How then do we adress online harassment without engaging in other forms of censorship? Many have called for the corporations behind the social media websites to do more in the term of enforcement and addressing the issue, however corporations often have their own motives, as well as that they try to keep the costs as low as possible, which has led to many of them adopting algorithms. These algorithms however are not capable of nuanced understanding needed to perform their tasks. One of the instances that comes to mind, in which algorithms failed in an hilarious way is probably Tumblr’s female presenting nipple controversy. However in other situations the issue is much more serious, such as Youtube demonitizing and removing videos for posting contend related to LGBTQ+ rights. In another instance Twitter’s algoritm banned a famous human rights advocate without justification. Facebook too has been mentioned when it comes to censorship in several instances, one being the censorship of the world famous picture of the Napalm Girl, which it’s algorithm had flagged for nudity. As well as deleting a post in which women of colour discussed racism they had faced. This shows we can not truly rely on private corporations to protect the rights of those most marginalised in society.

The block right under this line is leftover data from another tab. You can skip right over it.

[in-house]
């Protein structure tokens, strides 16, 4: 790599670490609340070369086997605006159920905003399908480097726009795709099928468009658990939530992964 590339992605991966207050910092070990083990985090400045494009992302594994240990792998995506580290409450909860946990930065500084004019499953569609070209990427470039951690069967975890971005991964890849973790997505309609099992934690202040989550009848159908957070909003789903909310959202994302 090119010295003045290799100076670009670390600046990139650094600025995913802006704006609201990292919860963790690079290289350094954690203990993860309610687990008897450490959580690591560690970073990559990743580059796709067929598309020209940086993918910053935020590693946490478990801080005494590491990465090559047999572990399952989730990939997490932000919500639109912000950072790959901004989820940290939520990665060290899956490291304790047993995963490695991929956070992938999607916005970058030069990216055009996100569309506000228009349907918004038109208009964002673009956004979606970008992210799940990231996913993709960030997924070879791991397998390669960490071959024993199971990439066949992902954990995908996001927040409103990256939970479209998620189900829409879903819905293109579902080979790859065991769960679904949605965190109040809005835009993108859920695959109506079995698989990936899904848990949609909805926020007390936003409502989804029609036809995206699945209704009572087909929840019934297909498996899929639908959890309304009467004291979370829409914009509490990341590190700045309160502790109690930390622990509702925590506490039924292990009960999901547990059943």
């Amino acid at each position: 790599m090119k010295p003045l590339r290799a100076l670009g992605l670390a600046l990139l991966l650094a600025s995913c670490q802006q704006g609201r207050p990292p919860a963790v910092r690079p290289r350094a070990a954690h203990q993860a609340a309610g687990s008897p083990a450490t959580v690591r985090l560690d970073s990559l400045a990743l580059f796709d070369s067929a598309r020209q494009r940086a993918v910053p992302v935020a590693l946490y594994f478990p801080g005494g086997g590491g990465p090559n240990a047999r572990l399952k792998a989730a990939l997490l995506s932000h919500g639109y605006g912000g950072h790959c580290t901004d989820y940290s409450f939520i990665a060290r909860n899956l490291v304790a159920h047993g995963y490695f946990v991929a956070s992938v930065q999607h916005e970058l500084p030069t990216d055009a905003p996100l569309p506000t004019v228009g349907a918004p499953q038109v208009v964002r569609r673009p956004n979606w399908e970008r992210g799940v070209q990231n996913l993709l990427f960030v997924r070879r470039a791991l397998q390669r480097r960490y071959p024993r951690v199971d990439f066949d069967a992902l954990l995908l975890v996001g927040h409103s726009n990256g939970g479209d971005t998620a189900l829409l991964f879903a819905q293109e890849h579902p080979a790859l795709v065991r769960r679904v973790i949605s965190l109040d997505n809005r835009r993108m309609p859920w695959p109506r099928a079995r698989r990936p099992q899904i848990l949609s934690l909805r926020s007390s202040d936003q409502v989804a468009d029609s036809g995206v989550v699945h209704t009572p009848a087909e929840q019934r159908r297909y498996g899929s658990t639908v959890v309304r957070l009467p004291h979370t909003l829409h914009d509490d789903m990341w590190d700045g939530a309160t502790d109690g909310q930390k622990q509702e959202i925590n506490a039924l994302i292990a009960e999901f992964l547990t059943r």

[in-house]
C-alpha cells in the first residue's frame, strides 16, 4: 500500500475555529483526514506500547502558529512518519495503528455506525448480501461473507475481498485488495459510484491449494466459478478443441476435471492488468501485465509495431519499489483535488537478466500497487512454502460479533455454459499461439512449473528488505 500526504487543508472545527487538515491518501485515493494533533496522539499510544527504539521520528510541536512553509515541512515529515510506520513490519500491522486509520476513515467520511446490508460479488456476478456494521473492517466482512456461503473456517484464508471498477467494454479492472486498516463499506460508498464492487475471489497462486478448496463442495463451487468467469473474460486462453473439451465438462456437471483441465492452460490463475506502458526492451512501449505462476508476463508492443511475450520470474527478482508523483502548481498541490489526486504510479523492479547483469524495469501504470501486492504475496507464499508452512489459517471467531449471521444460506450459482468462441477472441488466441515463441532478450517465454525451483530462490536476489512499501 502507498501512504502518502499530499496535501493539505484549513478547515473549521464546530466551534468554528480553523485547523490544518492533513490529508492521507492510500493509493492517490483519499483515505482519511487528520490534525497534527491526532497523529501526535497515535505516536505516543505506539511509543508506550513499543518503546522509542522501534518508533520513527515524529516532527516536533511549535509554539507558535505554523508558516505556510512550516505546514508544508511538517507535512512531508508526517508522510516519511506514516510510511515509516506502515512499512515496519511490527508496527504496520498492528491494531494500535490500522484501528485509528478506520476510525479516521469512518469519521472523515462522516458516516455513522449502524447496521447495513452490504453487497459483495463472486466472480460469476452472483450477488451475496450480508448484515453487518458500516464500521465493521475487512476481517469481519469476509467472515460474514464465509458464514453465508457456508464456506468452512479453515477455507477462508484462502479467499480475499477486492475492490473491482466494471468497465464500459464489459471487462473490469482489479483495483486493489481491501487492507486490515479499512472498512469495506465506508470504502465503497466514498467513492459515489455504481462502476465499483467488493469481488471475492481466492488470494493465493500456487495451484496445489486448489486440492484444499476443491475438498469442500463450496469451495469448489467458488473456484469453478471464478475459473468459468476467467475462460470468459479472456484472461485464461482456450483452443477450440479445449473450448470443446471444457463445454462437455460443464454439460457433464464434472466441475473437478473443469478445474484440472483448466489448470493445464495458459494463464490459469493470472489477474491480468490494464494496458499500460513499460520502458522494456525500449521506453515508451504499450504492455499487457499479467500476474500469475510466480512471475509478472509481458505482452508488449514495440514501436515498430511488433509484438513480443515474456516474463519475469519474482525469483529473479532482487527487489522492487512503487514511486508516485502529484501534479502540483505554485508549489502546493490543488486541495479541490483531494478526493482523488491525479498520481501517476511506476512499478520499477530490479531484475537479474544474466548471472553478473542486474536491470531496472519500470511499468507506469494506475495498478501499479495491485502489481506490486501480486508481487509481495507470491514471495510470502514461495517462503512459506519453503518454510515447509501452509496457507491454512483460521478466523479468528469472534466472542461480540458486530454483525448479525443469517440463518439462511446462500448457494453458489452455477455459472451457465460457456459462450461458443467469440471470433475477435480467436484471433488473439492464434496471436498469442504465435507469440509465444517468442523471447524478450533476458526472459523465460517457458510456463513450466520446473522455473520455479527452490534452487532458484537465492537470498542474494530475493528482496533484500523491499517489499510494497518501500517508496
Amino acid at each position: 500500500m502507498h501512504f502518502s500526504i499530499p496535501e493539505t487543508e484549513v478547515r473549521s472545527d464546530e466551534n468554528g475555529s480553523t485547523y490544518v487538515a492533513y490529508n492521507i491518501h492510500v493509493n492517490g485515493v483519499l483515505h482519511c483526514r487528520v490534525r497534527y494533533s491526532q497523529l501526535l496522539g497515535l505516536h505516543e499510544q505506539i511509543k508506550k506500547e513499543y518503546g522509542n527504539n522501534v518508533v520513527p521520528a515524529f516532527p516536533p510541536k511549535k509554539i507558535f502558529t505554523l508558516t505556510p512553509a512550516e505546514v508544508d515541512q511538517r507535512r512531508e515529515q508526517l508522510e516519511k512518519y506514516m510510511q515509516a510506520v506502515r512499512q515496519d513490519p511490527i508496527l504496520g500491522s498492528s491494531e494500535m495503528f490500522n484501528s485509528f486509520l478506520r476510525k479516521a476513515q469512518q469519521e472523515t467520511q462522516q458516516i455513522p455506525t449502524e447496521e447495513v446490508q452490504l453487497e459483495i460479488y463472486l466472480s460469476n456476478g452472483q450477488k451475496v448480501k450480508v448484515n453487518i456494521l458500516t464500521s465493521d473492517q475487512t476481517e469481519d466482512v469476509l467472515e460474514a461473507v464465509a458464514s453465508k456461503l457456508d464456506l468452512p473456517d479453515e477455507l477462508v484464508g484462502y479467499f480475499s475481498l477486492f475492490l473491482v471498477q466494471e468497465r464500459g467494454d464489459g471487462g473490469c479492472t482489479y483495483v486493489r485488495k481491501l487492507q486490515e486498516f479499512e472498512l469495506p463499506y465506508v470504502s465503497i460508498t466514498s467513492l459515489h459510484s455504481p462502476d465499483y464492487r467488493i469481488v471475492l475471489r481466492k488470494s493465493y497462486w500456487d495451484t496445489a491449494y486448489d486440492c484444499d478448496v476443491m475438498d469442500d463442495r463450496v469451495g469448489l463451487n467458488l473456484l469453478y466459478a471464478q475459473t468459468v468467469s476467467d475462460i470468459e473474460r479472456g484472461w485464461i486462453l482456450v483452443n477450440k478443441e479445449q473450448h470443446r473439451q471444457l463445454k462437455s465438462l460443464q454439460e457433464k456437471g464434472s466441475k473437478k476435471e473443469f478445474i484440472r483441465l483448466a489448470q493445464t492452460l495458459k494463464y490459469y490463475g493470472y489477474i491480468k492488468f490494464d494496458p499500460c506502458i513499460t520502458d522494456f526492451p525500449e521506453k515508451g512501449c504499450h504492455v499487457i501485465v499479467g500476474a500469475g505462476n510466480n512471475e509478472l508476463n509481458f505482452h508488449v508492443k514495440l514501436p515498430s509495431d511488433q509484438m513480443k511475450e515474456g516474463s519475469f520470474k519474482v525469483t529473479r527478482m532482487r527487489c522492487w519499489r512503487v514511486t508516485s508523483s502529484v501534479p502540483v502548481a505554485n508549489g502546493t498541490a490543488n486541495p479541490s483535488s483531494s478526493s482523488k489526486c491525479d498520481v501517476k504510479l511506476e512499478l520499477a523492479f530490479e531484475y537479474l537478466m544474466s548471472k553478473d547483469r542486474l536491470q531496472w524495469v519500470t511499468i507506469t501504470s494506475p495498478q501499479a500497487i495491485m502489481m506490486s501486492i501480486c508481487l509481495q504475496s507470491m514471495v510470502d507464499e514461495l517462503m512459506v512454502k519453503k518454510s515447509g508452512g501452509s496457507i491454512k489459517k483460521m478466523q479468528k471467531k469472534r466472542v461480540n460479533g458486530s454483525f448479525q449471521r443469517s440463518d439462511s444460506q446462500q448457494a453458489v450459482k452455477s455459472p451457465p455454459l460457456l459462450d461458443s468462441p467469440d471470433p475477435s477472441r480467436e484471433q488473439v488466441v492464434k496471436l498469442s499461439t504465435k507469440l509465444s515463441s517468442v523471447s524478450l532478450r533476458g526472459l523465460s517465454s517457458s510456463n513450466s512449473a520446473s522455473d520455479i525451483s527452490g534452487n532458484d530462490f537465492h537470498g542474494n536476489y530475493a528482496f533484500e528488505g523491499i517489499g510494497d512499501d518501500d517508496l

The Electronic Fronteer Foundation (EFF), as well as ACCESS NOW are some organisations that propose alternative ways to protect people from harassement online. EFF proposes to first and foremost focus on existing legislation and protective measures, and make sure they get enforced online in the same way they would be enforced offline, one example EFF gives is that defamation laws could be used to a much greater extend. Additionally they emphasise transparency from the corporations, allowing independent researchers access to information and test how the systems, as well as give transparancy to users about what they see on their timelines or dashboards, and give users increasing control about how they interact with other users and what they get to see, as well as provide information about what data is collected and opt out options. ACCESS NOW emphasises many of the same point, however they also assert that data collection should be stronger regulated by laws, as individuals do not have the necessary information to make an informed decision about what data they share. ACCESS NOW additionally advise to prioritise human rights over corporate interests when it comes to moderation rules, and that there should not be a one-size fits all approach but that each case should be judged individual within the proper contexts. Both EFF and ACCESS NOW note too that this harassment can not be judged seperately from wider society. EFF directs attention to addressing the underlying believes and ideas behind the harassment.

After having read this blog post, and understanding how online harassment affects free speech, what is according to you the best course of action to reduce online harassment?